When they said, ‘I know my Redeemer liveth,’
I told them, ‘He’s dead.’ And when they told me
‘God is dead,’ I answered, ‘He goes fishing ever day
in the Kentucky River. I see Him often.’
–Wendell Berry, The Contrariness of the Mad Farmer
Sundays have become our church day. Unbounded by walls, unconcerned with committees or men’s breakfast groups, absent is the offering plate, missing are the communion wafers.
It is simply us, our family, and a trail. Likely some doughnuts from the corner grocer before, fingers sticky and bits of glaze and frosting sticking to corners of mouths. We always imagine eating them upon the trail, just beyond the trailhead, but we can never quite make it. The enticing smell and the crinkle of waxed bag is just too much.
As we climb, we settle into comfortable conversation and tend to split into pairs. The speediers pause upon the trail, waiting for shorter, younger legs as we study lizards and rock patterns and bite marks on the prickly pears, wondering what animals like to have cactus snacks in the dark.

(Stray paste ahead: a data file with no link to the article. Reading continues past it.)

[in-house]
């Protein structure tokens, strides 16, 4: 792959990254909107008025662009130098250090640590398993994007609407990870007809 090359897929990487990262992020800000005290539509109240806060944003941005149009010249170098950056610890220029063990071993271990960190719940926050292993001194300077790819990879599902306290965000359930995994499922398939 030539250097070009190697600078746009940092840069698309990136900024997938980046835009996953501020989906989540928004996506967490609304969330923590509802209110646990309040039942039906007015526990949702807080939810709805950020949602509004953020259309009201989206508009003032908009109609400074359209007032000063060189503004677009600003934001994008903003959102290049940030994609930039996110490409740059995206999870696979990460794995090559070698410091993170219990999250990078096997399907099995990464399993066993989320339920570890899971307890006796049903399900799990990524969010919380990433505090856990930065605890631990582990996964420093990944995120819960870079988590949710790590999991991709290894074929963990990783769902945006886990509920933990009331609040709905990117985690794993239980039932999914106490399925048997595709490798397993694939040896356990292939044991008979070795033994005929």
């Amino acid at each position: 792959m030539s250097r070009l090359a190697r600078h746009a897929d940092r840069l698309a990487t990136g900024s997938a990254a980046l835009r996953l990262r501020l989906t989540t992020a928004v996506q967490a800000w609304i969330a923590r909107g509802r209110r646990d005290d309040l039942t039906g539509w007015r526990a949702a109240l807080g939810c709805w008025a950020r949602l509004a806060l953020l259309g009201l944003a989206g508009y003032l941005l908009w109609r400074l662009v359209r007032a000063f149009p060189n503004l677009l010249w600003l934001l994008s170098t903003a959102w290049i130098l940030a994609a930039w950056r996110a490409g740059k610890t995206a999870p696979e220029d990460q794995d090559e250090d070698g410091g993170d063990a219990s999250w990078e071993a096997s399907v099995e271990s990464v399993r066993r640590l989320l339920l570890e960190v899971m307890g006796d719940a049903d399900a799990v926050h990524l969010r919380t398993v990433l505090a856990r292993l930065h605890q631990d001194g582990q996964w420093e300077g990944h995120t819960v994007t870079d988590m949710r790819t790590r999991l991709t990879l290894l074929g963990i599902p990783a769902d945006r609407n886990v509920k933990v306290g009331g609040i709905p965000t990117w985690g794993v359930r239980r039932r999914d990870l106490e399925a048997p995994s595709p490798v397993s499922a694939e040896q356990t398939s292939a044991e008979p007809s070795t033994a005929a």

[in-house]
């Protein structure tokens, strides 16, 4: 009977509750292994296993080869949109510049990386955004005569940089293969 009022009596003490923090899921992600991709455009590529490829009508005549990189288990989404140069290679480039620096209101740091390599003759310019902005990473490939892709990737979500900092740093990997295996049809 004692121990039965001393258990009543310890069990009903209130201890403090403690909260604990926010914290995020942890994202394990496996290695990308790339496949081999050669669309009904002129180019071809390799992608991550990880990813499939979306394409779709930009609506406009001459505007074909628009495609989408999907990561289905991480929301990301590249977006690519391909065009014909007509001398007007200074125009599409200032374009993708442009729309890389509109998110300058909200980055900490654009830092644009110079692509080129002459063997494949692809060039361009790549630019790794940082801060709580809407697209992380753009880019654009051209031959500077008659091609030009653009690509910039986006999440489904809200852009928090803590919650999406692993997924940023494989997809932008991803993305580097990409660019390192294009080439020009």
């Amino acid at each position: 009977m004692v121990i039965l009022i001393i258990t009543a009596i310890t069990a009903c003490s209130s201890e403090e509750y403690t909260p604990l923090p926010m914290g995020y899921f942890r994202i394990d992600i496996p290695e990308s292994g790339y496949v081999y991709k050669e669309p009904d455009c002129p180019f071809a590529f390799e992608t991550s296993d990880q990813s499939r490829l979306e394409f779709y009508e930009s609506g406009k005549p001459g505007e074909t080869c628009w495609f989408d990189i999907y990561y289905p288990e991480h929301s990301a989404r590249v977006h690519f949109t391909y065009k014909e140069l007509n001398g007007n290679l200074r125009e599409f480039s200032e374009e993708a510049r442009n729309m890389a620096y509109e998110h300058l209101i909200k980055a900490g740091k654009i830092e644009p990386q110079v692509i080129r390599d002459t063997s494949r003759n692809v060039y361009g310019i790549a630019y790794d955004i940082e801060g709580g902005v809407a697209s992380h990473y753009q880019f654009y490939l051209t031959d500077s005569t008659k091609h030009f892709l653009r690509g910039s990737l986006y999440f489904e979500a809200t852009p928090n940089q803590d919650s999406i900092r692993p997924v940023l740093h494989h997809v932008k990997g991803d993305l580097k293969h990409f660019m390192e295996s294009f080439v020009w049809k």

Mostly, we unplug and wonder, talking, giggle, sweat and climb. When the trail narrows and steepens, steps become less sure, and the rocks close in and provide comfort, like a solid hug and our steps slow and become deliberate and cautious. We watch for nests and cactus spines.
Soon, we reach our limit, just shy of the summit, assuring ourselves that eventually we’ll find our way to the top.
Craig and his family of four have made it to Prescott, AZ and have started a tradition of Sunday morning hikes. He feels blessed to be living in such a remarkable place.